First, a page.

August 23, 2015


Starring Matthew Fox, Jeffrey Donovan, Quinn McColgan, Valeria Vereau. Directed by Miguel Angel Vivas. (2015, 113 min).

Nine years after a zombie apocalypse and new ice age have wiped-out most of the human race, two men and a child are doing their best to survive in the small town of Harmony. Patrick (Matthew Fox) and Jack (Jeffrey Donovan) have-since become bitterly estranged, while Jack also struggles with fiercely protecting his daughter, Lu (Quinn McColgan), who begins to resent never being allowed to leave the house. Meanwhile, it turns out the zombie hordes did not die off over the years as once assumed. They've evolved to adapt to their frozen environment. Patrick and Jack are then forced to set-aside their animosity in order to defend themselves, and Lu, against this new wave of attacks.

Extinction is one of the more creatively ambitious entries in the continuing onslaught of low budget zombie epics. While no classic, the film is intelligently written, well acted and deliberately paced, with more emphasis on its trio of main characters than artery-spewing mayhem. Of course, that'll turn some genre fans off, and you should look elsewhere if all you want is a gory good time. In fact, there really isn't much action at all during the first half, which mostly focuses on the day-to-day monotony and personal conflicts of these characters in this post-apocalyptic world. Not only that, the film never bothers to explain the origins of the outbreak or subsequent arctic deluge, and only drops a few hints at what caused Patrick & Jack to hate each other in the first place.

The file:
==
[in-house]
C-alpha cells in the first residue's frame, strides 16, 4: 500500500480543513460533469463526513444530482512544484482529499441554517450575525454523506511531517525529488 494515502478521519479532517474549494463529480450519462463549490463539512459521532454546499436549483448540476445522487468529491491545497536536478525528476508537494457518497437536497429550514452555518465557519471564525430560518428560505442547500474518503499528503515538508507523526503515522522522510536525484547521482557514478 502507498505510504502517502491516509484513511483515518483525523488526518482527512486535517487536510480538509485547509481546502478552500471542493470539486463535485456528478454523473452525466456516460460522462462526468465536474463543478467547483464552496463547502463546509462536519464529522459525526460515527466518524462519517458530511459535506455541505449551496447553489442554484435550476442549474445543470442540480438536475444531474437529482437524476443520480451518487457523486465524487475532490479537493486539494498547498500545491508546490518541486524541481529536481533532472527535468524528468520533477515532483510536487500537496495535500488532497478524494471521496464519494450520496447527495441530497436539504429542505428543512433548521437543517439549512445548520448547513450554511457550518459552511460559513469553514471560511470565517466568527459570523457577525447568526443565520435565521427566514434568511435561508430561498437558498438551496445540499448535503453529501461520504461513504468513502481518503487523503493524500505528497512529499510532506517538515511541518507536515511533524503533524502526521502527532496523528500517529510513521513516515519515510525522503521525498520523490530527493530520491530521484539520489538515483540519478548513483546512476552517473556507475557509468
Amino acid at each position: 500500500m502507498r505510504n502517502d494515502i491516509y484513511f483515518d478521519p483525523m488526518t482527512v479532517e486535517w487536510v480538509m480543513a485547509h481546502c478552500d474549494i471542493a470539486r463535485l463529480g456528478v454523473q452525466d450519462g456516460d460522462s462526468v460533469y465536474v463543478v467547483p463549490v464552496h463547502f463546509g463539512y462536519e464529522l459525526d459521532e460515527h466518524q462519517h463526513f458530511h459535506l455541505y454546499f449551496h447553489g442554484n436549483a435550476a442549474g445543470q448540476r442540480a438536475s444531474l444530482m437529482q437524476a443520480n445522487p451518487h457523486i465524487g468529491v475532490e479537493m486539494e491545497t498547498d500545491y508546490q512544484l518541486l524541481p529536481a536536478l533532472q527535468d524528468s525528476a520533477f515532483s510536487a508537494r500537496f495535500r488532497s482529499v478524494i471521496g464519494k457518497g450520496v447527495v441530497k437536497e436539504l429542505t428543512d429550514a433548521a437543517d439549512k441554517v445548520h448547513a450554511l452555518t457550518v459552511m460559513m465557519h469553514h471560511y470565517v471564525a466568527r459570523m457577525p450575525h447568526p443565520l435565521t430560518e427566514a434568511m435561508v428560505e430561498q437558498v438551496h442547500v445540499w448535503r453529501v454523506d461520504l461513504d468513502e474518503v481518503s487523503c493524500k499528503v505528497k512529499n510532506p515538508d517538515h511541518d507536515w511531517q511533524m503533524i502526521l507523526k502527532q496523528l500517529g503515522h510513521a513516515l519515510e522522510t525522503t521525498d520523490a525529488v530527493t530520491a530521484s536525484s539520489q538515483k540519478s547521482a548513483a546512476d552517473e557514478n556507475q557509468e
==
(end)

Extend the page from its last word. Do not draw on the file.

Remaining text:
The Dude does NOT abide!

But ultimately, such exposition isn't really central to the story. We learn just enough about these characters to accept them as they are, though there is a fairly heart-wrenching plot revelation late in the film which adds some emotional kick to the climax. From a technical standpoint, Extinction benefits from terrific production design and an overall look that borders on surreal. Sure, some of the creature attacks reek of low-rent CGI, but the scenes depicting the snowy landscape are suitably epic and bleak.

Its morose, dead-serious tone and emphasis on characters might initially remind some viewers of AMC's The Walking Dead. Extinction isn't as well-made or compulsively watchable, but still a cut above the usual low-rent gut-munchers that typically pop-up these days. For those who want their brains served-up with some brains, Extinction is worth checking out.

8 Making-of Featurettes (including behind-the-scenes footage, interviews, segments on the production design, special effects and creature make-up)


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